New theater in Greensboro offers leather seats, waiters and full menu

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GREENSBORO, N.C. — A new theater in Greensboro is home to leather seats, waiters and a full menu.

Oh, and the latest movie releases too.

The GrandLuxe Theatre is an extension of the Grand Theater at Four Seasons. The 21 and up theater features six screens, leather seats, call buttons for waiters, and full gourmet menu and wine and beer menu.

“It’s almost like flying first-class,” said consulting chef, Adolfo Garcia. “You go in and say, ‘Well I’m going to get a bigger seat.’ No, it’s a whole experience.”

Garcia is in Greensboro to help launch the Triad site, but he runs four other restaurants in New Orleans where the Grand’s Southern Theatres, LLC is based.

The menu, tailored to Carolina tastes, features grilled duck, shrimp and grits, speciality popcorn and variety of wines and beer among many seasonal choices. Nothing on the menu is over $15, and the ingredients used to cook come from local merchants.

“That’s where we win and that”s where we feel like we made a home run, when people just leave here and say, ‘Wow, this is great.'”

Triad entreprenuer Joe Cahoon, is the general manager of the new theater.

“I think times are changing,” said Cahoon. “With everyone having 72 inch screens at home and high definiteion, and 3-D…you have to give people another reason to come out.”

The GrandLuxe sticks to a strict age limit, carding patrons at the door before they reserve seats on an airline-like digital seating chart. Cahoon said it’s a welcome retreat for parents who peek in from the main Grand theater connection.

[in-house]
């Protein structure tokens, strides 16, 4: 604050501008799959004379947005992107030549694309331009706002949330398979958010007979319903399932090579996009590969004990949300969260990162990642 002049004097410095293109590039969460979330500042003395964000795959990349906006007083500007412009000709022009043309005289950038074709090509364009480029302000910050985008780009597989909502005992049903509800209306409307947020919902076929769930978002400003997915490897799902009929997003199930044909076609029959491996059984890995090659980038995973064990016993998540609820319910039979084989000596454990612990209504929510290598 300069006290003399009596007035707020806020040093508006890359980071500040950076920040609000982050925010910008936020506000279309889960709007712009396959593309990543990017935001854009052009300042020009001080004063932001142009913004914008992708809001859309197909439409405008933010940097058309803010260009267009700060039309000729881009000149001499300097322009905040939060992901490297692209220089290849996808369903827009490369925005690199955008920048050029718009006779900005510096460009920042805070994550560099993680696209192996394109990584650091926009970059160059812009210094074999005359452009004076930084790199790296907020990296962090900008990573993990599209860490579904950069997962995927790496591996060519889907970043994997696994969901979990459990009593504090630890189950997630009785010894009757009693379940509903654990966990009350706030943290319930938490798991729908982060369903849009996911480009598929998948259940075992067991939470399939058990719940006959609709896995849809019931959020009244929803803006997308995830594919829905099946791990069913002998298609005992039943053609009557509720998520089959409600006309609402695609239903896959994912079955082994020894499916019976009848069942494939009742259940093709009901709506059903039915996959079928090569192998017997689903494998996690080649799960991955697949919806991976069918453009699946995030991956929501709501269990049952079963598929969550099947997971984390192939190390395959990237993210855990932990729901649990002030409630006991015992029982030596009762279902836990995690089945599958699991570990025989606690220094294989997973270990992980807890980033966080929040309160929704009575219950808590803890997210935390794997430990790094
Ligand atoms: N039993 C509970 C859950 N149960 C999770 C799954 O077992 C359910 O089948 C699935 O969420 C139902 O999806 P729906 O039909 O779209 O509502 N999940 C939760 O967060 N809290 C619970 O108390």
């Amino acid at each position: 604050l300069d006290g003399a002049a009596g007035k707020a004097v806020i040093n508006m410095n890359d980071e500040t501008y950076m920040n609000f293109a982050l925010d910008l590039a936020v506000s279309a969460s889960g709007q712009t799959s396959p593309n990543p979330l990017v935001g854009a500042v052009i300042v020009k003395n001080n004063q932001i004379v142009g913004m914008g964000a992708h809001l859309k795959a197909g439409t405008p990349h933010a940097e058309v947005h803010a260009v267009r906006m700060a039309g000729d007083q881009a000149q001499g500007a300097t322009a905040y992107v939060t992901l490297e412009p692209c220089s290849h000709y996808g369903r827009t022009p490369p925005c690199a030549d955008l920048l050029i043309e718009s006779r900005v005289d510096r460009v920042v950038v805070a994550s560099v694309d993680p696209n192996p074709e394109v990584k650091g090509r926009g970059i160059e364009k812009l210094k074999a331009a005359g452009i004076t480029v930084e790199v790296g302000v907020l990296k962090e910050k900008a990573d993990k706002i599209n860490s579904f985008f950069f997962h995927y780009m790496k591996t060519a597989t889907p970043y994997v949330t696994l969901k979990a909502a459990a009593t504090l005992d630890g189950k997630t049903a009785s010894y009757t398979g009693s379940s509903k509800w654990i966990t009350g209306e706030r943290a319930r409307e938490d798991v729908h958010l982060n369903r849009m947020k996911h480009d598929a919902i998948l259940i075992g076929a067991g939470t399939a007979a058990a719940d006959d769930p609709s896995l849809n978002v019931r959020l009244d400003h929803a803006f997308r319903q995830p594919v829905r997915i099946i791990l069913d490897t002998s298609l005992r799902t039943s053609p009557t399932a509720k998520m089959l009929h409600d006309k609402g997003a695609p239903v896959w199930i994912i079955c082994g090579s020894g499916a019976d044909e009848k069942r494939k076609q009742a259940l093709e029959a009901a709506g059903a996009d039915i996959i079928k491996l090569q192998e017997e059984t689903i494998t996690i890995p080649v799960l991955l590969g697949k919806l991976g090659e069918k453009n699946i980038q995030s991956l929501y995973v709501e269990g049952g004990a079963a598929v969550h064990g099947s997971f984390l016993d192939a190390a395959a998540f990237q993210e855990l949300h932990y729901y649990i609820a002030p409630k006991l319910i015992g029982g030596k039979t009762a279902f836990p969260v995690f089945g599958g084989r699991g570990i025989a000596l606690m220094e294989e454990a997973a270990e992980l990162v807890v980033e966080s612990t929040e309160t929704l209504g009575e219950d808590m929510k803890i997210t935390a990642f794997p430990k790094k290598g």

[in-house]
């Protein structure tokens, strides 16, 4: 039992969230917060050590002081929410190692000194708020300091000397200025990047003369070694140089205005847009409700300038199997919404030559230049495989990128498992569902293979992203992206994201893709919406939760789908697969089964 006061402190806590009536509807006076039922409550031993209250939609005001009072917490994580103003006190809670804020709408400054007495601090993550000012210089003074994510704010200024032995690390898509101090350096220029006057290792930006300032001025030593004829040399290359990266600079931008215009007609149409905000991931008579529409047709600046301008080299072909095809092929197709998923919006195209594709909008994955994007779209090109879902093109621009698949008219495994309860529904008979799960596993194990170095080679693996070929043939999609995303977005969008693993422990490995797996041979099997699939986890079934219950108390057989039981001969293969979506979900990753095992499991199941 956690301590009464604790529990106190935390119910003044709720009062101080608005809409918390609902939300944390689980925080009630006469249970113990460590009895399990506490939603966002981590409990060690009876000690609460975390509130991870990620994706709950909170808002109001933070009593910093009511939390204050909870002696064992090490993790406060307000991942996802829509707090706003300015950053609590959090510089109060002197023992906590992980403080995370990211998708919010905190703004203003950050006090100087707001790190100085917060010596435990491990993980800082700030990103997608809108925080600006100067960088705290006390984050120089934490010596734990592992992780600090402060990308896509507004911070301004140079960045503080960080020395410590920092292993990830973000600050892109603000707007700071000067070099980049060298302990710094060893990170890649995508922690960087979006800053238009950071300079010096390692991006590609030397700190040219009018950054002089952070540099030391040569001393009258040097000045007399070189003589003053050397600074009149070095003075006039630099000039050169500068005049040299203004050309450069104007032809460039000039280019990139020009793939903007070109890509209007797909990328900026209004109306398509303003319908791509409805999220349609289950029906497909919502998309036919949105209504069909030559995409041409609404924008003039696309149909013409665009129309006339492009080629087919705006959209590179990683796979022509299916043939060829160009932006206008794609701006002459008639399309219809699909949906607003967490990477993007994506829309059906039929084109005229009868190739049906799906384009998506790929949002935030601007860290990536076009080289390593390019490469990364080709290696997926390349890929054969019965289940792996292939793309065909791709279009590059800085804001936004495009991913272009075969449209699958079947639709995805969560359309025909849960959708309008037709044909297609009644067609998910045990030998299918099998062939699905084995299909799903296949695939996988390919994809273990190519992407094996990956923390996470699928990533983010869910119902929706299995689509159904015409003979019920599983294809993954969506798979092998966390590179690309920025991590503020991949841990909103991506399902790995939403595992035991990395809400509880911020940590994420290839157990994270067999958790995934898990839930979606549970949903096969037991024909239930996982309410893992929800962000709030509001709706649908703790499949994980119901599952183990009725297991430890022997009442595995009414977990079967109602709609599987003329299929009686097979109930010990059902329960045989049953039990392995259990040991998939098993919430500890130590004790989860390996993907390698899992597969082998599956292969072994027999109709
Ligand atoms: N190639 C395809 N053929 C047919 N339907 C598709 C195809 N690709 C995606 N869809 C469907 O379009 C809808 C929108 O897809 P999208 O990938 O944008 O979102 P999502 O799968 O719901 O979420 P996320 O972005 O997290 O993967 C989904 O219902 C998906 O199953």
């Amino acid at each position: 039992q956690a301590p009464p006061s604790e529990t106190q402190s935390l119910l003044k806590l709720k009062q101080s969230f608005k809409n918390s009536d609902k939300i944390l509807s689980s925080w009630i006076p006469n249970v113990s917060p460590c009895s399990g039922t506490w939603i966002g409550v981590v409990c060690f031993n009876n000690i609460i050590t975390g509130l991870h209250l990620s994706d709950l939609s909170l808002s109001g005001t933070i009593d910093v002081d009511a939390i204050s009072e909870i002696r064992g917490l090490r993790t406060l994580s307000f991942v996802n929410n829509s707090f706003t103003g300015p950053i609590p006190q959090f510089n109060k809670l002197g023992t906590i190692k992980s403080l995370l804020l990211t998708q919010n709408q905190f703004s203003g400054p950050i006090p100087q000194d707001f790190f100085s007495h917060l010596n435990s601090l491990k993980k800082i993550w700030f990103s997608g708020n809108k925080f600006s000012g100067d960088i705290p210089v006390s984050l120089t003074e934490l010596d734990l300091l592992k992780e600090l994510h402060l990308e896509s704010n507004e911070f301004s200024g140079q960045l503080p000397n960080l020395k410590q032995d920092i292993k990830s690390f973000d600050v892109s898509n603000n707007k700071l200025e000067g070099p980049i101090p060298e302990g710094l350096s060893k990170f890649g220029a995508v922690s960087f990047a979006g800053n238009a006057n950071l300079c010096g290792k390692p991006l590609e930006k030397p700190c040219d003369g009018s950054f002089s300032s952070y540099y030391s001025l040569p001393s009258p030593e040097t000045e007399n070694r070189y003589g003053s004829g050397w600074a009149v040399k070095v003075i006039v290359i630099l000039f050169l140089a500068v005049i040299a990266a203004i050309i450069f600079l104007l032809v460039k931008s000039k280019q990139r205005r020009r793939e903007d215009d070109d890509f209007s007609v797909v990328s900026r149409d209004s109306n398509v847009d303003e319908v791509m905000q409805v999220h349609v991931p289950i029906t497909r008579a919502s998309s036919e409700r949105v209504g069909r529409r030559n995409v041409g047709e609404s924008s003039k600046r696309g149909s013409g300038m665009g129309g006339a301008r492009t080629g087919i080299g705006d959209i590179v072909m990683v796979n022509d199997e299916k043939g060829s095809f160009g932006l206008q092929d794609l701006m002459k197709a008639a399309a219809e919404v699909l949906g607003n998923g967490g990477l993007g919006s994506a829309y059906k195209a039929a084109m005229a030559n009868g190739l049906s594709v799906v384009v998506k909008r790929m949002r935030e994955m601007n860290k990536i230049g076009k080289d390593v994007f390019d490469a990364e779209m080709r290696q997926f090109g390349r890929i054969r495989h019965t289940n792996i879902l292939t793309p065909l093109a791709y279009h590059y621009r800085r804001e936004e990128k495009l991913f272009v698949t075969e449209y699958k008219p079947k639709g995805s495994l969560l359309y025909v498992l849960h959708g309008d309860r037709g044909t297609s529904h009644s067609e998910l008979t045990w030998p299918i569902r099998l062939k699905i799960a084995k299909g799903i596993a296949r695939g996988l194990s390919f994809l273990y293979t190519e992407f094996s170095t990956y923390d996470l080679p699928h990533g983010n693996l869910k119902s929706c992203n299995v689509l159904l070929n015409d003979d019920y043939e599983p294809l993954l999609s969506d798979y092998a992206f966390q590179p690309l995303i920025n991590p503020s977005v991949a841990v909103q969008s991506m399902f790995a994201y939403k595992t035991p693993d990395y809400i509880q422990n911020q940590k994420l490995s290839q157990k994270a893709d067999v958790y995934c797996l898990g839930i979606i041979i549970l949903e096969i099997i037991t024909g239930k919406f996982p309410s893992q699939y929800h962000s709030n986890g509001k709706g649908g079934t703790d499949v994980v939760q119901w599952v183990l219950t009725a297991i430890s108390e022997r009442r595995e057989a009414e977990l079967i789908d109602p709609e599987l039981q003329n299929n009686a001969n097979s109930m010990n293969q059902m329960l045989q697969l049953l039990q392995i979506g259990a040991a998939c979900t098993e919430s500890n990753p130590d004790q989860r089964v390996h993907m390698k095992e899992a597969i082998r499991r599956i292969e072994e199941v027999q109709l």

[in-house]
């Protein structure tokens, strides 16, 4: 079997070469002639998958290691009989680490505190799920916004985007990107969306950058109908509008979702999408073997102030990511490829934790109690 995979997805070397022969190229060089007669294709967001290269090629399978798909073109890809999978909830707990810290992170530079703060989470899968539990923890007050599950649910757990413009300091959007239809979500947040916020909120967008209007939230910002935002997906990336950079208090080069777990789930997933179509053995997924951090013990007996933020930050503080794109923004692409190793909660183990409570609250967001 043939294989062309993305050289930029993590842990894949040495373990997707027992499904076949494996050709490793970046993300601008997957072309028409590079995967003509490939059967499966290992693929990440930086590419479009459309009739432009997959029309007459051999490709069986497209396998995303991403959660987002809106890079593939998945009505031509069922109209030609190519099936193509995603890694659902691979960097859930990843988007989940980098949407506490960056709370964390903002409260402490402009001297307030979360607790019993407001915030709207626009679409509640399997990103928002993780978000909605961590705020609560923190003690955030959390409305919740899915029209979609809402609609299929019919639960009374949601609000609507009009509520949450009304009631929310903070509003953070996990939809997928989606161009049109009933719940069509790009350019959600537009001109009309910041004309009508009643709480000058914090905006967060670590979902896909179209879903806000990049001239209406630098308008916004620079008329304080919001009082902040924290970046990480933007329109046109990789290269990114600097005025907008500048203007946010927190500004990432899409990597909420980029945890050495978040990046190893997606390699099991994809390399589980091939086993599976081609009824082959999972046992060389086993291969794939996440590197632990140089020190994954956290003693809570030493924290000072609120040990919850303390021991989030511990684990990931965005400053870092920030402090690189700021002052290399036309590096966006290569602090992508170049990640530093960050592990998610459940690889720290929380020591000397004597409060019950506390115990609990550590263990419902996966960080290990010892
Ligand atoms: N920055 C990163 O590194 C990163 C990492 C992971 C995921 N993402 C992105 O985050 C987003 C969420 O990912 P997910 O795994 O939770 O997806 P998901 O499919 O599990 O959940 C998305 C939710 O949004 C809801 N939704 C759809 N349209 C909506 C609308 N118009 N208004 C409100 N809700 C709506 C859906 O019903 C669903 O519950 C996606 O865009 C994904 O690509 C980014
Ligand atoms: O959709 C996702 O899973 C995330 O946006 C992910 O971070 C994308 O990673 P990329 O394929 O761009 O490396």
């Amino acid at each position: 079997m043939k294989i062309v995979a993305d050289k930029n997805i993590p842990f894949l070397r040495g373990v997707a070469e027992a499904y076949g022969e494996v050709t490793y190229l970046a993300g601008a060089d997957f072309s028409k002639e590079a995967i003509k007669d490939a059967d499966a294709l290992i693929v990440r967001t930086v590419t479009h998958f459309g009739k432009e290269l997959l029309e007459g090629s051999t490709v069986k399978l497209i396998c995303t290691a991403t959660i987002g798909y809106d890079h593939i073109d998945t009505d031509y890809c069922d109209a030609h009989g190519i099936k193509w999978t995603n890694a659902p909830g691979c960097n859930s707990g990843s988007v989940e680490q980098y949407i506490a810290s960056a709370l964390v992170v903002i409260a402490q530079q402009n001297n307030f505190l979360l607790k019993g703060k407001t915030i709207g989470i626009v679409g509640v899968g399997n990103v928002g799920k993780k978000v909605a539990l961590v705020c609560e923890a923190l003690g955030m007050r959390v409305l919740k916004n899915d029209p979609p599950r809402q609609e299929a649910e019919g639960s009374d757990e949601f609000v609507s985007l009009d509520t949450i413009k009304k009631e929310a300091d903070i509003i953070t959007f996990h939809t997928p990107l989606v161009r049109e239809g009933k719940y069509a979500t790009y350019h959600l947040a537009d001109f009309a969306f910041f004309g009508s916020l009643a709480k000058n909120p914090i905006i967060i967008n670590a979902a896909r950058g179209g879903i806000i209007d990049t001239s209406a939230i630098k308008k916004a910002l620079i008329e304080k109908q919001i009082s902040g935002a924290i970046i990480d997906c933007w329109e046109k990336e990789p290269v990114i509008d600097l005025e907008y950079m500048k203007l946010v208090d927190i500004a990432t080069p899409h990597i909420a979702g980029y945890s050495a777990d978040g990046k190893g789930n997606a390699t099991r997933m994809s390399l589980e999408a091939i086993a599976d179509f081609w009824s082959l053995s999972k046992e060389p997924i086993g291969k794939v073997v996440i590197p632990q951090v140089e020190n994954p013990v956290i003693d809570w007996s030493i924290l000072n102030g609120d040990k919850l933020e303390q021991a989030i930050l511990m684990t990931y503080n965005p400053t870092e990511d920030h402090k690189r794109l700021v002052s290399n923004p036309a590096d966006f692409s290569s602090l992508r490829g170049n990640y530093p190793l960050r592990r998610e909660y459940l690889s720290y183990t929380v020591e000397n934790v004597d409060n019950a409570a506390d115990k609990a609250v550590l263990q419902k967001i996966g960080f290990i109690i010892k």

“They see a glass of wine, no kids….I see a babysitter in their future,” he laughed.

Across town, the Geeksboro Coffehouse Cinema is planning it’s grand opening for November 16th.
“Our tagline is you belong here, and that’s really how we feel,” said general manager, Sam Froelich, a local filmmaker known for his 2000s feature, Cabin Fever.

Geeksboro is located in the old Advanced Computers store. The space is split into a coffee house, gaming rooms, and a 40-seat theater downstairs where independent films, documentaries and classic tv shows will play throughout the day. Froelich and Geeksboro brainchild, Joe Scott, wanted the coffeehouse cinema to engage folks who normally connect online. It’s the “outernet” as they call it.

“It’s where the creative class can come together to celebrate what has fallen under sort of the “geek terms,” whether it’s comic books or movies or TVs or gaming,” said Froelich.

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